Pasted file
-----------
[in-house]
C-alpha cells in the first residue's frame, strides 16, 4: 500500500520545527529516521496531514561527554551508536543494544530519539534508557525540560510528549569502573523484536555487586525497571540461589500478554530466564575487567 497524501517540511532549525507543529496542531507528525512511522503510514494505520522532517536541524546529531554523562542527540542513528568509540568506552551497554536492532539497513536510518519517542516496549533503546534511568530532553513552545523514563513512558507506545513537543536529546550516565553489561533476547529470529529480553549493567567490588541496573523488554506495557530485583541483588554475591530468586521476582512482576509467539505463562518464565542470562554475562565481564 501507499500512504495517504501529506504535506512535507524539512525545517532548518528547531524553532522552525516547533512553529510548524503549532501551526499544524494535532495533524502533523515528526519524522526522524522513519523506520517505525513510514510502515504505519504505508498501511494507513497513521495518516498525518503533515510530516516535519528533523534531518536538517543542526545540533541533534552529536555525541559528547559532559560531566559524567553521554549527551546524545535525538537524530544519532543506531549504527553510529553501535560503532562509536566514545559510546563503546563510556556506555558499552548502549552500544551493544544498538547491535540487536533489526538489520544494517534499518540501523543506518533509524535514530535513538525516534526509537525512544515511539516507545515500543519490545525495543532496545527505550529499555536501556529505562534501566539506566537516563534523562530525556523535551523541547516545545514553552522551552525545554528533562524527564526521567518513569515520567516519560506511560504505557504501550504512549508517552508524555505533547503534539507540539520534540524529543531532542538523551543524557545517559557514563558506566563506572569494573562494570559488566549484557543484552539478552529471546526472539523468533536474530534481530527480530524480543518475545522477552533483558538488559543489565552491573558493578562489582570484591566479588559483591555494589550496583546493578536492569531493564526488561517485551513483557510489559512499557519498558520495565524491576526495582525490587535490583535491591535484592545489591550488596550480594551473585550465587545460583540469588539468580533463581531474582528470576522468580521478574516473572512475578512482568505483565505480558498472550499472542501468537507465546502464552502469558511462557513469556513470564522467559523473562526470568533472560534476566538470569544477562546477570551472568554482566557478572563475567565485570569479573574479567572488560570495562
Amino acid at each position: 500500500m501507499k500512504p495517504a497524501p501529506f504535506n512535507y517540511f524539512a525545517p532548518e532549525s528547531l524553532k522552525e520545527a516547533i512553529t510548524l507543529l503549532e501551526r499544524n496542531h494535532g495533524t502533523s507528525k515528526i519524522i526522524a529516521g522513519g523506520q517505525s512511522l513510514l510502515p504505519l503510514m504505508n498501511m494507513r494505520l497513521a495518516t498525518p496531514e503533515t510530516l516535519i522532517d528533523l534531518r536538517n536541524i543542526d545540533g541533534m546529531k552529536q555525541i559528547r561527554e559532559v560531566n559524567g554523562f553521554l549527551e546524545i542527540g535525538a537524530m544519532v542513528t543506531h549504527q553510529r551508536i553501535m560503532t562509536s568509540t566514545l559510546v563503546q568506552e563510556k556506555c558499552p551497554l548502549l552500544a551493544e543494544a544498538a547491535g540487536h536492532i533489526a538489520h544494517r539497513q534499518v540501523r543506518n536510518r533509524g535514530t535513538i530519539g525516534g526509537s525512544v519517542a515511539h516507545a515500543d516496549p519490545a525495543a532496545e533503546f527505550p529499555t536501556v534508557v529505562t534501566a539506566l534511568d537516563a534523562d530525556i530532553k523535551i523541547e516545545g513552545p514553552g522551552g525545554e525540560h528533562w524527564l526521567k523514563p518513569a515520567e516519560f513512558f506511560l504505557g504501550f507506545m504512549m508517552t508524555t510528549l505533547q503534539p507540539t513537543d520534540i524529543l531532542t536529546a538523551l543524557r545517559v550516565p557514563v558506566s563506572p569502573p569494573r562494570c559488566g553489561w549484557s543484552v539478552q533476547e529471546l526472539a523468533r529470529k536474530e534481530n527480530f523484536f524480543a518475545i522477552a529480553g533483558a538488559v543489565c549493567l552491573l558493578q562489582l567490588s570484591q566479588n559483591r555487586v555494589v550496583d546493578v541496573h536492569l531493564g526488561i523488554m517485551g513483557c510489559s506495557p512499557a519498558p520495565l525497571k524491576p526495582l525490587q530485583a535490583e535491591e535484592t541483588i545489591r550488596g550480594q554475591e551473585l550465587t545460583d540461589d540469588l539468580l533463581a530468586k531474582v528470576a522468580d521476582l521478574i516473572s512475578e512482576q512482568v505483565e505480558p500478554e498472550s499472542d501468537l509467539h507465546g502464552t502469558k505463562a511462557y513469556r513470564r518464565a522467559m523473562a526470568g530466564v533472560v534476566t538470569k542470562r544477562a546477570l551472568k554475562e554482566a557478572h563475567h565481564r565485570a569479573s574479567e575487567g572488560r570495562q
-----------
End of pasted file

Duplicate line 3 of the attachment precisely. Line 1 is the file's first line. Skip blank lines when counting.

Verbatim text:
Amino acid at each position: 500500500m501507499k500512504p495517504a497524501p501529506f504535506n512535507y517540511f524539512a525545517p532548518e532549525s528547531l524553532k522552525e520545527a516547533i512553529t510548524l507543529l503549532e501551526r499544524n496542531h494535532g495533524t502533523s507528525k515528526i519524522i526522524a529516521g522513519g523506520q517505525s512511522l513510514l510502515p504505519l503510514m504505508n498501511m494507513r494505520l497513521a495518516t498525518p496531514e503533515t510530516l516535519i522532517d528533523l534531518r536538517n536541524i543542526d545540533g541533534m546529531k552529536q555525541i559528547r561527554e559532559v560531566n559524567g554523562f553521554l549527551e546524545i542527540g535525538a537524530m544519532v542513528t543506531h549504527q553510529r551508536i553501535m560503532t562509536s568509540t566514545l559510546v563503546q568506552e563510556k556506555c558499552p551497554l548502549l552500544a551493544e543494544a544498538a547491535g540487536h536492532i533489526a538489520h544494517r539497513q534499518v540501523r543506518n536510518r533509524g535514530t535513538i530519539g525516534g526509537s525512544v519517542a515511539h516507545a515500543d516496549p519490545a525495543a532496545e533503546f527505550p529499555t536501556v534508557v529505562t534501566a539506566l534511568d537516563a534523562d530525556i530532553k523535551i523541547e516545545g513552545p514553552g522551552g525545554e525540560h528533562w524527564l526521567k523514563p518513569a515520567e516519560f513512558f506511560l504505557g504501550f507506545m504512549m508517552t508524555t510528549l505533547q503534539p507540539t513537543d520534540i524529543l531532542t536529546a538523551l543524557r545517559v550516565p557514563v558506566s563506572p569502573p569494573r562494570c559488566g553489561w549484557s543484552v539478552q533476547e529471546l526472539a523468533r529470529k536474530e534481530n527480530f523484536f524480543a518475545i522477552a529480553g533483558a538488559v543489565c549493567l552491573l558493578q562489582l567490588s570484591q566479588n559483591r555487586v555494589v550496583d546493578v541496573h536492569l531493564g526488561i523488554m517485551g513483557c510489559s506495557p512499557a519498558p520495565l525497571k524491576p526495582l525490587q530485583a535490583e535491591e535484592t541483588i545489591r550488596g550480594q554475591e551473585l550465587t545460583d540461589d540469588l539468580l533463581a530468586k531474582v528470576a522468580d521476582l521478574i516473572s512475578e512482576q512482568v505483565e505480558p500478554e498472550s499472542d501468537l509467539h507465546g502464552t502469558k505463562a511462557y513469556r513470564r518464565a522467559m523473562a526470568g530466564v533472560v534476566t538470569k542470562r544477562a546477570l551472568k554475562e554482566a557478572h563475567h565481564r565485570a569479573s574479567e575487567g572488560r570495562q